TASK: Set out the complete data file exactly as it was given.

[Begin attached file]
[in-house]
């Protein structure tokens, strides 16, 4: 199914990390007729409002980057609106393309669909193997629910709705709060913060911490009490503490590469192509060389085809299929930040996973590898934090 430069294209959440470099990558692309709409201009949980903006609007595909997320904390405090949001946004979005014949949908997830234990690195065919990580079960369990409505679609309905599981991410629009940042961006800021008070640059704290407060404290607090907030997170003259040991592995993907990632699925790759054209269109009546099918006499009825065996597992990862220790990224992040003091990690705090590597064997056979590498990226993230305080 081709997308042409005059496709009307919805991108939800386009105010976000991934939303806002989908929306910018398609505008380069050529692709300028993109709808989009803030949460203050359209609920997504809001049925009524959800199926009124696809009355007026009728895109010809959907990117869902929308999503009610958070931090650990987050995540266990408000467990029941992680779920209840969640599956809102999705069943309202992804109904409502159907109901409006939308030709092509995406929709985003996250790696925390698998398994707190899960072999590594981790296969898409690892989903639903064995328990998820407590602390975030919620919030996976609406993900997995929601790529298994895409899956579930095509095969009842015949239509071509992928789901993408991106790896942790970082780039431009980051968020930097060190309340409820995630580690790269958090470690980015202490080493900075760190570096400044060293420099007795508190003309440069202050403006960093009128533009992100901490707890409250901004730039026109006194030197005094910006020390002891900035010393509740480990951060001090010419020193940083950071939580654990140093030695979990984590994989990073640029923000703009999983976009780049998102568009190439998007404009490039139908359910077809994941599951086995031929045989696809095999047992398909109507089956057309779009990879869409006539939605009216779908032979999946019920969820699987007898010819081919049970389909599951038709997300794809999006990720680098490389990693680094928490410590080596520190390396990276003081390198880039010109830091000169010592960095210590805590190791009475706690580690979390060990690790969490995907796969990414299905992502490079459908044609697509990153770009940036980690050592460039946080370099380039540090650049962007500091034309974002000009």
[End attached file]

[in-house]
């Protein structure tokens, strides 16, 4: 199914990390007729409002980057609106393309669909193997629910709705709060913060911490009490503490590469192509060389085809299929930040996973590898934090 430069294209959440470099990558692309709409201009949980903006609007595909997320904390405090949001946004979005014949949908997830234990690195065919990580079960369990409505679609309905599981991410629009940042961006800021008070640059704290407060404290607090907030997170003259040991592995993907990632699925790759054209269109009546099918006499009825065996597992990862220790990224992040003091990690705090590597064997056979590498990226993230305080 081709997308042409005059496709009307919805991108939800386009105010976000991934939303806002989908929306910018398609505008380069050529692709300028993109709808989009803030949460203050359209609920997504809001049925009524959800199926009124696809009355007026009728895109010809959907990117869902929308999503009610958070931090650990987050995540266990408000467990029941992680779920209840969640599956809102999705069943309202992804109904409502159907109901409006939308030709092509995406929709985003996250790696925390698998398994707190899960072999590594981790296969898409690892989903639903064995328990998820407590602390975030919620919030996976609406993900997995929601790529298994895409899956579930095509095969009842015949239509071509992928789901993408991106790896942790970082780039431009980051968020930097060190309340409820995630580690790269958090470690980015202490080493900075760190570096400044060293420099007795508190003309440069202050403006960093009128533009992100901490707890409250901004730039026109006194030197005094910006020390002891900035010393509740480990951060001090010419020193940083950071939580654990140093030695979990984590994989990073640029923000703009999983976009780049998102568009190439998007404009490039139908359910077809994941599951086995031929045989696809095999047992398909109507089956057309779009990879869409006539939605009216779908032979999946019920969820699987007898010819081919049970389909599951038709997300794809999006990720680098490389990693680094928490410590080596520190390396990276003081390198880039010109830091000169010592960095210590805590190791009475706690580690979390060990690790969490995907796969990414299905992502490079459908044609697509990153770009940036980690050592460039946080370099380039540090650049962007500091034309974002000009």